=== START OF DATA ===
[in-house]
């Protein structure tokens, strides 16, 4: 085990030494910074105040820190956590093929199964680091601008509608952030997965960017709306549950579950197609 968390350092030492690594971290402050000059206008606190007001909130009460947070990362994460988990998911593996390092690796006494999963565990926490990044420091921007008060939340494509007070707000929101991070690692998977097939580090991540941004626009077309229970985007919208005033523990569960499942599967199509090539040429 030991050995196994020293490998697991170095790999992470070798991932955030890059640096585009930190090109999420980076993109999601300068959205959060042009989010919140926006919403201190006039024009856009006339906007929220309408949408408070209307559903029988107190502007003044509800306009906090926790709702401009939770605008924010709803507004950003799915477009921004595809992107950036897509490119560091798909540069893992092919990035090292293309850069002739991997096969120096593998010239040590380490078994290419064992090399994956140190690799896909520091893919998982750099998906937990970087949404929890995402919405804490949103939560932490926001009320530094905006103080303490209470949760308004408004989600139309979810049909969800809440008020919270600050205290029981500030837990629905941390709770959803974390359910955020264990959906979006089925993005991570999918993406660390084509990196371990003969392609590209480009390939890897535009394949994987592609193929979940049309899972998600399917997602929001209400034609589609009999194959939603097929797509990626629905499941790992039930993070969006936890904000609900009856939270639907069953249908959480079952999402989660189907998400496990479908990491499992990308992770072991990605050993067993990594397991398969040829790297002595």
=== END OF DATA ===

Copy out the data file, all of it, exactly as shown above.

[in-house]
């Protein structure tokens, strides 16, 4: 085990030494910074105040820190956590093929199964680091601008509608952030997965960017709306549950579950197609 968390350092030492690594971290402050000059206008606190007001909130009460947070990362994460988990998911593996390092690796006494999963565990926490990044420091921007008060939340494509007070707000929101991070690692998977097939580090991540941004626009077309229970985007919208005033523990569960499942599967199509090539040429 030991050995196994020293490998697991170095790999992470070798991932955030890059640096585009930190090109999420980076993109999601300068959205959060042009989010919140926006919403201190006039024009856009006339906007929220309408949408408070209307559903029988107190502007003044509800306009906090926790709702401009939770605008924010709803507004950003799915477009921004595809992107950036897509490119560091798909540069893992092919990035090292293309850069002739991997096969120096593998010239040590380490078994290419064992090399994956140190690799896909520091893919998982750099998906937990970087949404929890995402919405804490949103939560932490926001009320530094905006103080303490209470949760308004408004989600139309979810049909969800809440008020919270600050205290029981500030837990629905941390709770959803974390359910955020264990959906979006089925993005991570999918993406660390084509990196371990003969392609590209480009390939890897535009394949994987592609193929979940049309899972998600399917997602929001209400034609589609009999194959939603097929797509990626629905499941790992039930993070969006936890904000609900009856939270639907069953249908959480079952999402989660189907998400496990479908990491499992990308992770072991990605050993067993990594397991398969040829790297002595």